Isil joining forces with al-Qa'ida, warns Libya
ISIL is regrouping in southern Libya with the support of al-Qa'ida and preparing for further attacks spearheaded by Mokhtar Belmokhtar, one of the world's most wanted men, according to the country's defence minister.
The alliance in Libya of the two most dangerous terrorist groups is at odds with the public animosity between the leaderships of al-Qa'ida and Isil.
Ayman Al Zawahiri, the head of al-Qa'ida, recently made a blistering public attack on Isil's brutal methods and propaganda, branding them "liars".
But in Libya, fighters from the two groups are "actively cooperating", according to Mahdi Barghathi, the defence minister in the UN-backed government in Tripoli. "Isil and al-Qa'ida have never attacked each other here and now we have evidence that they are actively co-operating," Mr Barghathi said. "Al-Qa'ida is providing logistics and support to help Isil regroup and launch attacks."
Mr Barghathi said that Belmokhtar, the one-eyed al-Qa'ida leader thought to have been killed in 2016, was believed to be alive and leading the remnants of Isil forces who escaped a Libyan offensive to retake Sirte last year.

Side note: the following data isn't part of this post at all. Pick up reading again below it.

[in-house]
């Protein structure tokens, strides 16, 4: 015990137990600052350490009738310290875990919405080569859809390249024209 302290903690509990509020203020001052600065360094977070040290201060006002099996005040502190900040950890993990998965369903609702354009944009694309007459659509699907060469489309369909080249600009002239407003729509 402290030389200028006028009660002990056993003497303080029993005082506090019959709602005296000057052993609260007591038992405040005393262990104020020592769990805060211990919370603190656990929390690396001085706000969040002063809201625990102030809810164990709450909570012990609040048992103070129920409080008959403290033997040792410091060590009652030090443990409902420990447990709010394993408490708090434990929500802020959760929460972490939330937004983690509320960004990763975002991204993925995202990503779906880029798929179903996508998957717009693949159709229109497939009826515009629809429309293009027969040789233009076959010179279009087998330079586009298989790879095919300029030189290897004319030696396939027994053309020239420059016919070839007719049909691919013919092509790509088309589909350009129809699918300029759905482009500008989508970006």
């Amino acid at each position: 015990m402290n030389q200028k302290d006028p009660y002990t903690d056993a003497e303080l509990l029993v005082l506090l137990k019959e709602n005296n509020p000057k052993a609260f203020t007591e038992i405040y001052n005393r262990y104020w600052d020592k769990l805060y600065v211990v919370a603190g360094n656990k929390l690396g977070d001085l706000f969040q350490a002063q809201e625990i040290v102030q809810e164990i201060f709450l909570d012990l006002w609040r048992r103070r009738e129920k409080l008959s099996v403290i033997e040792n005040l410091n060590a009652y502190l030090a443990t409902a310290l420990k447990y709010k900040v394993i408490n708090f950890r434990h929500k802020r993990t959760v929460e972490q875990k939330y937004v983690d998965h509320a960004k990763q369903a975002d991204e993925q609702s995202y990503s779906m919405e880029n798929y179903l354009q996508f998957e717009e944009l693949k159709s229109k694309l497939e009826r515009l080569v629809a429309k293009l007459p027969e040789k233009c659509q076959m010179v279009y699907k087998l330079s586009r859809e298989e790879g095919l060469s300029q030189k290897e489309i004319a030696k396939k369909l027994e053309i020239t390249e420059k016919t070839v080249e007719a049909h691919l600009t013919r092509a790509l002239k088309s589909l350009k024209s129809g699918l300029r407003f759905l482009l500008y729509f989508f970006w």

Belmokhtar became one of the world's most wanted men after he led an attack on an Algerian gas plant in 2013, in which six Britons were among 37 Western hostages killed.
He was rumoured to have been killed in a French air strike in eastern Libya but his body was never recovered. "Based on our intelligence, I believe he is alive and is the guiding force behind the reforming of Isil and al-Qa'ida terrorist operations," said Mr Barghathi.
A Libyan military intelligence report, seen by this reporter, said that up to 700 Isil terrorists had regrouped in the valleys and desert areas south of the city of Bani Walid. An estimated 3,000 terrorist fighters from different groups, including al-Qa'ida, are believed to be operating in Libya.
The report said terrorists were financing themselves from illegal immigration to Europe and gold smuggling.
Small 20-man terrorist units travel the country undetected along service roads that run alongside hundreds of miles of the Great Manmade River.
Sources in Bani Walid named five senior Isil fighters who had fled from Sirte and been seen in the city. One resident said: "The local security forces don't do anything about them because they are scared to cause trouble." (© Daily Telegraph London)